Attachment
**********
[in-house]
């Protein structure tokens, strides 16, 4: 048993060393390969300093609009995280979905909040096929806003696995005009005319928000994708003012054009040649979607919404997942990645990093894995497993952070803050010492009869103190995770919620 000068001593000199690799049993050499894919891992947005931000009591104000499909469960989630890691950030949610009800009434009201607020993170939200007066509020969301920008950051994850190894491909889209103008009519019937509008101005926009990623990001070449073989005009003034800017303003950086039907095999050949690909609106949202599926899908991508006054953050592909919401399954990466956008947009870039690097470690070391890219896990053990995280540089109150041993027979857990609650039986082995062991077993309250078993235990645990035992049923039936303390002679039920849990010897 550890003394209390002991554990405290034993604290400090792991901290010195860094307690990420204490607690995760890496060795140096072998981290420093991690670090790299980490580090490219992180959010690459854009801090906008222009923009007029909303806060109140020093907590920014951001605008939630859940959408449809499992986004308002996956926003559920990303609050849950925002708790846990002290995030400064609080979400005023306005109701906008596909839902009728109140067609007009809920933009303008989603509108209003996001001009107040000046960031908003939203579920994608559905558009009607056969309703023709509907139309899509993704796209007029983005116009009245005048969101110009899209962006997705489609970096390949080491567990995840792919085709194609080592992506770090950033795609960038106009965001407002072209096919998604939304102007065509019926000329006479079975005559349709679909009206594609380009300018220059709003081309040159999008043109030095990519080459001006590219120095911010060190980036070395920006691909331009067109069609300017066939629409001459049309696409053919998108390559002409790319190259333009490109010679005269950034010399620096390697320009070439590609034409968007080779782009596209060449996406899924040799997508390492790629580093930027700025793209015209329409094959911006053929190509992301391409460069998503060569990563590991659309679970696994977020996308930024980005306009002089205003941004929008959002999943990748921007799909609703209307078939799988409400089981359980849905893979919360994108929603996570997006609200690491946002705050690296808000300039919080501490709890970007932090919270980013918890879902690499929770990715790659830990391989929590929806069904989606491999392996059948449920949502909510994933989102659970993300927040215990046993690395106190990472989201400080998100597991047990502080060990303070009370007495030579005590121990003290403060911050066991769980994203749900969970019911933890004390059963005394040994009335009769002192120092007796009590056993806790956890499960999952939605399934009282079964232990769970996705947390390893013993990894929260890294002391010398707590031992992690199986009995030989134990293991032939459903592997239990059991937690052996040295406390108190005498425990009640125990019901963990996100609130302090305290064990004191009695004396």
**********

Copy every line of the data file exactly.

[in-house]
């Protein structure tokens, strides 16, 4: 048993060393390969300093609009995280979905909040096929806003696995005009005319928000994708003012054009040649979607919404997942990645990093894995497993952070803050010492009869103190995770919620 000068001593000199690799049993050499894919891992947005931000009591104000499909469960989630890691950030949610009800009434009201607020993170939200007066509020969301920008950051994850190894491909889209103008009519019937509008101005926009990623990001070449073989005009003034800017303003950086039907095999050949690909609106949202599926899908991508006054953050592909919401399954990466956008947009870039690097470690070391890219896990053990995280540089109150041993027979857990609650039986082995062991077993309250078993235990645990035992049923039936303390002679039920849990010897 550890003394209390002991554990405290034993604290400090792991901290010195860094307690990420204490607690995760890496060795140096072998981290420093991690670090790299980490580090490219992180959010690459854009801090906008222009923009007029909303806060109140020093907590920014951001605008939630859940959408449809499992986004308002996956926003559920990303609050849950925002708790846990002290995030400064609080979400005023306005109701906008596909839902009728109140067609007009809920933009303008989603509108209003996001001009107040000046960031908003939203579920994608559905558009009607056969309703023709509907139309899509993704796209007029983005116009009245005048969101110009899209962006997705489609970096390949080491567990995840792919085709194609080592992506770090950033795609960038106009965001407002072209096919998604939304102007065509019926000329006479079975005559349709679909009206594609380009300018220059709003081309040159999008043109030095990519080459001006590219120095911010060190980036070395920006691909331009067109069609300017066939629409001459049309696409053919998108390559002409790319190259333009490109010679005269950034010399620096390697320009070439590609034409968007080779782009596209060449996406899924040799997508390492790629580093930027700025793209015209329409094959911006053929190509992301391409460069998503060569990563590991659309679970696994977020996308930024980005306009002089205003941004929008959002999943990748921007799909609703209307078939799988409400089981359980849905893979919360994108929603996570997006609200690491946002705050690296808000300039919080501490709890970007932090919270980013918890879902690499929770990715790659830990391989929590929806069904989606491999392996059948449920949502909510994933989102659970993300927040215990046993690395106190990472989201400080998100597991047990502080060990303070009370007495030579005590121990003290403060911050066991769980994203749900969970019911933890004390059963005394040994009335009769002192120092007796009590056993806790956890499960999952939605399934009282079964232990769970996705947390390893013993990894929260890294002391010398707590031992992690199986009995030989134990293991032939459903592997239990059991937690052996040295406390108190005498425990009640125990019901963990996100609130302090305290064990004191009695004396």